IMF sees ‘V-shaped’ recovery

By Lachlan Maddock
 — 1 minute read

The IMF predicts that Australia’s economy will bounce back sharply, but former prime minister Kevin Rudd believes the worst is yet to come.

Australia’s GDP will shrink by a massive 6.7 per cent in 2020, with a potential rebound of 6.1 per cent in 2021 restoring hope for the “V-shaped” recovery that many economists were predicting before the full impact of the global lockdown became clear. 

Treasurer Josh Frydenberg welcomed the report, saying Australia was approaching the crisis “from a position of economic strength”. 


“The IMF is forecasting Australia to grow by 6.1 per cent in 2021, faster than the economies of the United States, Canada, Japan, France, Germany and the United Kingdom,” Mr Frydenberg said. 

But the prediction of a “V-shaped” recovery has been disputed by former prime minister Rudd, who says that it is based on best-case scenarios.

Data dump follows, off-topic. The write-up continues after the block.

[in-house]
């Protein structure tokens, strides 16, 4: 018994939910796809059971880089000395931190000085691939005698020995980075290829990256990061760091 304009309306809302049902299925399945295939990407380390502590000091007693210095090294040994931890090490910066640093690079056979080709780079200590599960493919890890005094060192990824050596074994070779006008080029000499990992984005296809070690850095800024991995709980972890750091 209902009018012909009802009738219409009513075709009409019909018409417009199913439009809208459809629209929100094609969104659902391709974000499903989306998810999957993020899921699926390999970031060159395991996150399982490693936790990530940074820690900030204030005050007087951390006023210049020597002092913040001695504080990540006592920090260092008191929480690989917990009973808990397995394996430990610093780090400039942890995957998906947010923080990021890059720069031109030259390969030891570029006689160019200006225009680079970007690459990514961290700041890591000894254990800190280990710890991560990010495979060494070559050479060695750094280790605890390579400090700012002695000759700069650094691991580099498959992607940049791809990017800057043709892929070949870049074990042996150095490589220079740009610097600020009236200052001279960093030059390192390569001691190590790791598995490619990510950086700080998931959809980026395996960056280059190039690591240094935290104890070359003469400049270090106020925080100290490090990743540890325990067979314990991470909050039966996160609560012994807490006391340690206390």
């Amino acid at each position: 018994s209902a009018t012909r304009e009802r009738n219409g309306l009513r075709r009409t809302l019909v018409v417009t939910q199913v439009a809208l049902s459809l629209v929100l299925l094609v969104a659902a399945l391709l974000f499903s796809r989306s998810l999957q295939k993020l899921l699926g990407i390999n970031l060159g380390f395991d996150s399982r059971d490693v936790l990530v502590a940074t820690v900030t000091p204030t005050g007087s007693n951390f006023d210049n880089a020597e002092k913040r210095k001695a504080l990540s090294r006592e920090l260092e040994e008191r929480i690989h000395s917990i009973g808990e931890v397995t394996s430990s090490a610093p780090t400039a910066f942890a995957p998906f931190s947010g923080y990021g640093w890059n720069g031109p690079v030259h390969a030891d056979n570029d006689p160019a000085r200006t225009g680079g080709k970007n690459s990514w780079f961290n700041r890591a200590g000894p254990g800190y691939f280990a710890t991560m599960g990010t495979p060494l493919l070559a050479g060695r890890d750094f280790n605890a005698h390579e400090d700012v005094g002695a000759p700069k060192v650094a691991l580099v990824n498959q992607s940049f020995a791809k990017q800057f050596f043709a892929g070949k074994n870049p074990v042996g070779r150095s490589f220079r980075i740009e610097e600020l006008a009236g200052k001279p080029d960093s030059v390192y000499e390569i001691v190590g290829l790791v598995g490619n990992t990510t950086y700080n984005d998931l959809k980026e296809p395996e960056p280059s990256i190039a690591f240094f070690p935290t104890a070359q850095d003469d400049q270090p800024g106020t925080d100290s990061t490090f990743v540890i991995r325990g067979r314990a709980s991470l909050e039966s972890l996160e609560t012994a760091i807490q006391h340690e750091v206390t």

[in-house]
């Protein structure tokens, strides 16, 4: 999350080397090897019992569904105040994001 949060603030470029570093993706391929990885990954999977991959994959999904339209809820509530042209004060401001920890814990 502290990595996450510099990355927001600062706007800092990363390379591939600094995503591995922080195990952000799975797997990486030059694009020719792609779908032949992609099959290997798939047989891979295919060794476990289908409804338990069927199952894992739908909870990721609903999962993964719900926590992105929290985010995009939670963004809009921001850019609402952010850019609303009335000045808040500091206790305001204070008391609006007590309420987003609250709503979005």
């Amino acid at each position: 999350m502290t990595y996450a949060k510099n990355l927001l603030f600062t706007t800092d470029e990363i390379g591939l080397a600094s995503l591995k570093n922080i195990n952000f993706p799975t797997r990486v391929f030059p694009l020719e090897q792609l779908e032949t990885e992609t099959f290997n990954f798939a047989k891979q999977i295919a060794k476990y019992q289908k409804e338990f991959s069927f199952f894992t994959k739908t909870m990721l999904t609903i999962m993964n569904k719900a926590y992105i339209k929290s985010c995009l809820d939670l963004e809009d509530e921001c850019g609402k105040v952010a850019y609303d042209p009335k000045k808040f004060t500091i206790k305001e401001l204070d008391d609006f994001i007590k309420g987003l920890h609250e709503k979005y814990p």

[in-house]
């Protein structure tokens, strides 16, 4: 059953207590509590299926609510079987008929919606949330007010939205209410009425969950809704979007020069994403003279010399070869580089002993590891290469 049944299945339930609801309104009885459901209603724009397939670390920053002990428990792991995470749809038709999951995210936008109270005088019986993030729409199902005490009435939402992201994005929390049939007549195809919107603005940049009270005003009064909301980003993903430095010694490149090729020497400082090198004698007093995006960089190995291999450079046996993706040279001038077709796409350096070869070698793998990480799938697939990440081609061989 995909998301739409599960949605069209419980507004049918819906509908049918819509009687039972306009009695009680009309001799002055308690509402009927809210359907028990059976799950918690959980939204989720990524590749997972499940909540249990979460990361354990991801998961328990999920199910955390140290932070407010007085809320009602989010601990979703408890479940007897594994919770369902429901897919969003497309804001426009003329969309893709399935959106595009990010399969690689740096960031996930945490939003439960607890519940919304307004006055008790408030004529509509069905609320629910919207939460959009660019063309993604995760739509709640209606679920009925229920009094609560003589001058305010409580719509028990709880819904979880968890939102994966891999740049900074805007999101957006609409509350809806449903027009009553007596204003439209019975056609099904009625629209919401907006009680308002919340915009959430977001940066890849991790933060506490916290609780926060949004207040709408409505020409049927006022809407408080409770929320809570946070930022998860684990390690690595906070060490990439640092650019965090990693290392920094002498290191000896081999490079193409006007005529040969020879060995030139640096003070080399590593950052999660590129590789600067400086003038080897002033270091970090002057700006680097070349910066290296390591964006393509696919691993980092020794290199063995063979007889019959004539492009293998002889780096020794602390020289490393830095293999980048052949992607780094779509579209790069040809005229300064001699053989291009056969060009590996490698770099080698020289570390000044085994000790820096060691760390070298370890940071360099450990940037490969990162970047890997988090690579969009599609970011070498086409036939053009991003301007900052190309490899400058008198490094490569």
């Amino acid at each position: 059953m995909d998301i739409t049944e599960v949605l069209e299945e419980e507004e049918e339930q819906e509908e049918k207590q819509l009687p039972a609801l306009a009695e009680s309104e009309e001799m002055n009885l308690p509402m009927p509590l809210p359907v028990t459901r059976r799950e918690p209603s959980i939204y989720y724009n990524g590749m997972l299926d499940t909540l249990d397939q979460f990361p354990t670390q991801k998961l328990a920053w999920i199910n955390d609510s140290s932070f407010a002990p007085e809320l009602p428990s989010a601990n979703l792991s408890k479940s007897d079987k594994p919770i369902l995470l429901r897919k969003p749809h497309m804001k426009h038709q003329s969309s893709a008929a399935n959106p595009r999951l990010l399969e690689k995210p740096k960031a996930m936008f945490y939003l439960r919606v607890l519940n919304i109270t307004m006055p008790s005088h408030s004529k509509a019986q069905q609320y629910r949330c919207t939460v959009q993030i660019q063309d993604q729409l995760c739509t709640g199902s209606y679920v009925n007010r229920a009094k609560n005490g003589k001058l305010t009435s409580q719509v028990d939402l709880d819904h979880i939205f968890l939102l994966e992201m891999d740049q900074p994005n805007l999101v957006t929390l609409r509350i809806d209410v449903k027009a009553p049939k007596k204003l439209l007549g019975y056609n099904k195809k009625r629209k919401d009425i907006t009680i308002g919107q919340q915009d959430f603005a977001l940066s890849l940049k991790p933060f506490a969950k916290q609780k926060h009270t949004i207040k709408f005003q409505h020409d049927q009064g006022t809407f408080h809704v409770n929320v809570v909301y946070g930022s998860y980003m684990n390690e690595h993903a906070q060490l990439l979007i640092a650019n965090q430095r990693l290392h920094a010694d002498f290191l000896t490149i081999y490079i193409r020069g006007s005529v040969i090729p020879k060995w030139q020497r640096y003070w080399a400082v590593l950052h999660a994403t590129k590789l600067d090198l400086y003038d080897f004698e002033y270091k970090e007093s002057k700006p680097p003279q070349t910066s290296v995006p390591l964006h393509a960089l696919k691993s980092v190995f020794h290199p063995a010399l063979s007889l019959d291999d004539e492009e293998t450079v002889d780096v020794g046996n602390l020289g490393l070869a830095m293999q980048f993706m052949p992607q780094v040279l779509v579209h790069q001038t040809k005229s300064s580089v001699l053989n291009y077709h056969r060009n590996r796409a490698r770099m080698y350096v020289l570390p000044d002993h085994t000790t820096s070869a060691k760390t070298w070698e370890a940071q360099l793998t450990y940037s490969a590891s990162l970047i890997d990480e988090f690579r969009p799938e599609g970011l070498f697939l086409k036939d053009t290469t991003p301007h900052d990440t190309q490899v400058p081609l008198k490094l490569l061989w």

“How long do we maintain lockdown, how long do we maintain social distancing, and how long do we maintain quarantine?” Mr Rudd said on ABC Radio

“That’s the huge variable on all of this, and if you read carefully in the fine print of the IMF report, its 2021 rebound projections are very much conditional on that.”

Mr Rudd, who recently joined an IMF advisory board, believes that the recovery is more likely to be “U-shaped” or even “W-shaped”, with “fluctuations in public health recovery and public economic recovery” requiring policy measures to be updated constantly.

“Measures on the fiscal side, covering the demand gap, are good and important,” Mr Rudd said. 

“Monetary policy measures are important as well. But frankly, preventing this crisis from metastasising into a financial crisis is a core challenge for policymakers around the world at present.”

The IMF is still predicting the worst global recession in almost a hundred years amidst massive output losses and ongoing economic uncertainty. 

“It is very likely that this year the global economy will experience its worst recession since the Great Depression, surpassing that seen during the global financial crisis a decade ago,” said IMF chief economist Gita Gopinath. 

“A partial recovery is projected for 2021, with above-trend growth rates, but the level of GDP will remain below the pre-virus trend, with considerable uncertainty about the strength of the rebound. Much worse growth outcomes are possible and maybe even likely.”


IMF sees ‘V-shaped’ recovery
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